Daily Market Update: Bank of England sees no clear evidence of sharp Brexit hit yet
The Bank of England (BOE) said yesterday that it had not seen any clear indication of a sharp economic slowdown post the result of the referendum last month and the decision to leave the European Union.
The BOE said that its regional agents, who liaise regularly with companies, indicated that business uncertainty had risen markedly but that most firms did not plan to cut hiring or investment (about a third thought there would be some negative impact on those plans over the next 12 months).. Earlier in the month, the BOE had said that it expected the economy to slow significantly as a result of the referendum. The BOE report was in stark contrast to a report issued by financial data company Markit, which showed that British households were at their gloomiest in two and a half years about the economic outlook for the UK.
Also released yesterday was data from the Office for National Statistics (ONS) showing that UK unemployment has fallen to 4.9%, the lowest level since July 2005. The figures cover the period March to May.
In the United States, equity markets closed higher yesterday with the Dow Jones ending at a record high for the seventh day in a row on the back of better than expected earnings. The Dow gained for the 9th day in a row for the first time since 2013. The S&P also closed at a new record level while the NASDAQ had its highest close of the year.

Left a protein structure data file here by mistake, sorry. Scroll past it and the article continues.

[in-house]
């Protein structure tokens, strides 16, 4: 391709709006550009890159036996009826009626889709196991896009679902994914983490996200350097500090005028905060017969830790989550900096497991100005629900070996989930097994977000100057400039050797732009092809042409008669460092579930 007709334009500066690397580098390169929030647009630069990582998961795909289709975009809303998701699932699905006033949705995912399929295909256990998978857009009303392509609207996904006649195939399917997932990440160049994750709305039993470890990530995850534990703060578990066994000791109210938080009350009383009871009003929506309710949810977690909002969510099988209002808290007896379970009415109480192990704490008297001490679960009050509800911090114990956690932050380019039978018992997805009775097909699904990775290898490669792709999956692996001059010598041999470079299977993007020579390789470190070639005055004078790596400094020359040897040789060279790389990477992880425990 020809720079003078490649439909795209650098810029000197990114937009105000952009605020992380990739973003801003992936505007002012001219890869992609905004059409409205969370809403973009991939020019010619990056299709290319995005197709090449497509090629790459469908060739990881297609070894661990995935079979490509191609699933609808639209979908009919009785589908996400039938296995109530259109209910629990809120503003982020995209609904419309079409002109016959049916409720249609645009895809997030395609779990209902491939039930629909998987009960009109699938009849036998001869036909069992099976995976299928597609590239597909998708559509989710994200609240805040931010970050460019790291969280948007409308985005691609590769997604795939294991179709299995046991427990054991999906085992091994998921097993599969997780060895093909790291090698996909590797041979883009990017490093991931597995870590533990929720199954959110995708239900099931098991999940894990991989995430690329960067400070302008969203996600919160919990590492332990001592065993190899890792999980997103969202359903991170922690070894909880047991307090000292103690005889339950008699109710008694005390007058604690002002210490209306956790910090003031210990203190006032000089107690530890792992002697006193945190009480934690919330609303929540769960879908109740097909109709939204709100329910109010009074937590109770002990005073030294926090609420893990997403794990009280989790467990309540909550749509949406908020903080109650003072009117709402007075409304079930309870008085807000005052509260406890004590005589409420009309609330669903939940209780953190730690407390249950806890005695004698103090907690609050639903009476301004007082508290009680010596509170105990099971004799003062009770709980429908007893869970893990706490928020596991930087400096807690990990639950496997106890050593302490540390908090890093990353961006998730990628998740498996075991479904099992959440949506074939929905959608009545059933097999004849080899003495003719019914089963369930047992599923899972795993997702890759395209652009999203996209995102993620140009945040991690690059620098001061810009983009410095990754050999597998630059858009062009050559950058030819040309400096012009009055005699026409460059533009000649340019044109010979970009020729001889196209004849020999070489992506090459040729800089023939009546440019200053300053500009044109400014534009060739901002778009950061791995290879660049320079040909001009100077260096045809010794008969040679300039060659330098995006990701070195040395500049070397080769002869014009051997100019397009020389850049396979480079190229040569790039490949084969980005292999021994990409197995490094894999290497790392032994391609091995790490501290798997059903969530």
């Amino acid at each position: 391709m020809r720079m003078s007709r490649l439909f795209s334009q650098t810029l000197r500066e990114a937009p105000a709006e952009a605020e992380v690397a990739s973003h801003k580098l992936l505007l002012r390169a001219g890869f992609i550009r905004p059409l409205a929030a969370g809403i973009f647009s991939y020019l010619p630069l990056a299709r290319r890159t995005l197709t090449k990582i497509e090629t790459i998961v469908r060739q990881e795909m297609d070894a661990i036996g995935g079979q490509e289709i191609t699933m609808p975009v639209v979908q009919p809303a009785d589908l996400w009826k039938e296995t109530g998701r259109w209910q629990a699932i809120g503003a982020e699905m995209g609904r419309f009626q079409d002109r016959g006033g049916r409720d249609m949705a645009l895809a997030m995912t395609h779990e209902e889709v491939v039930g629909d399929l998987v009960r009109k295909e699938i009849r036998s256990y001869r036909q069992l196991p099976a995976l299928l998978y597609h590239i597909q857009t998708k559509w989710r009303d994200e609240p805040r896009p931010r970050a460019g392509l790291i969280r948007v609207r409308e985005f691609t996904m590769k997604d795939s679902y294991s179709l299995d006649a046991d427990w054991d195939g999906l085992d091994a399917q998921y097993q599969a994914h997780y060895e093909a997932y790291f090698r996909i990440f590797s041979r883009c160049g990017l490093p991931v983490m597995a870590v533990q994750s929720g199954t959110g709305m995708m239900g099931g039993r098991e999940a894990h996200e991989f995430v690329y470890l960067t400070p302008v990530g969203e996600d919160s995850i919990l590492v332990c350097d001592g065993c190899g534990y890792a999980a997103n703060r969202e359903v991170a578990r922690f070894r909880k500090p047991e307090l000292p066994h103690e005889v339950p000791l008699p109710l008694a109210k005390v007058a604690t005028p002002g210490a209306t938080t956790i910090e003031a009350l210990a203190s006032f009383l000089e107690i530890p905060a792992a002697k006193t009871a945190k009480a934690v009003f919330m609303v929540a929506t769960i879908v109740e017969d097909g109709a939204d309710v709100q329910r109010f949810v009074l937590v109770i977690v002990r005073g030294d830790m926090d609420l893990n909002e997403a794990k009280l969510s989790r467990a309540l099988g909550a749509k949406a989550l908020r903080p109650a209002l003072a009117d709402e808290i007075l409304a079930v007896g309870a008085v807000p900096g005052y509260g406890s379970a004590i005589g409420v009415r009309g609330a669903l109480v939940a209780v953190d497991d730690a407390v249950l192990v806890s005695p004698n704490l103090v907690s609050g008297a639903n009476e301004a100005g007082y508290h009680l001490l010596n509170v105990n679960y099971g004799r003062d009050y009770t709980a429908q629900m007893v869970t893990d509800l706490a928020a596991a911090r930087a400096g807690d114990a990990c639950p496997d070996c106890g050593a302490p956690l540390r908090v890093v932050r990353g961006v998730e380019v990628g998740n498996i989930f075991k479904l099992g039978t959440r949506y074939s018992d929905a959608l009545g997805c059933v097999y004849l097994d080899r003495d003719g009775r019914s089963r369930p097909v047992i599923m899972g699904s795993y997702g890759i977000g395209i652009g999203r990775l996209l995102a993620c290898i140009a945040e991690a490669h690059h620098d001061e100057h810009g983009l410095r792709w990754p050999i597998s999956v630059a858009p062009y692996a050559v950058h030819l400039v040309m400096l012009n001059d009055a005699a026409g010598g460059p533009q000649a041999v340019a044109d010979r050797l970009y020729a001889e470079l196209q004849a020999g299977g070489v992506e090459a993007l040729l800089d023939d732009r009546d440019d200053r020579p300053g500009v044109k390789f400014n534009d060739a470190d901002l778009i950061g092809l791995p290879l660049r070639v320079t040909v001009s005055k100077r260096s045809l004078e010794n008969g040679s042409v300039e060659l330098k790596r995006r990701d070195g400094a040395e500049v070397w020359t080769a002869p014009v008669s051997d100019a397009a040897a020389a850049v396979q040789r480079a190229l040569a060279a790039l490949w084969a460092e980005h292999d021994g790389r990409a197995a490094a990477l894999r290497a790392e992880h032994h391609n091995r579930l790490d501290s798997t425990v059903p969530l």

All eyes will be on the European Central Bank (ECB) today. There is almost no expectation for any additional policy easing announcements at this meeting and the ECB has not signalled that any is likely. It will be very interesting however to see whether they indicate that stimulus is likely at future meetings. The German ZEW reading for July measuring German sentiment surprised significantly to the downside on Tuesday, which was the first reading post the UK referendum.
Eurozone consumer confidence was released yesterday showing that European consumers have become less optimistic about their prospects following the decision by British voters to leave the EU. In one of the first indicators as to how the vote is likely to affect the near-term economic outlook for the economic bloc, the European Commission data release showed that consumer confidence fell to its lowest level since December 2014.
On the foreign exchange markets, the dollar index hit a 4 month high against a basket of currencies yesterday, buoyed by strong US data and growing expectations that the US Federal Reserve may raise rates before the end of the year. Data from the US Commerce Department showed that US housing starts increased 4.8 percent, underpinning a theme of strength in the economy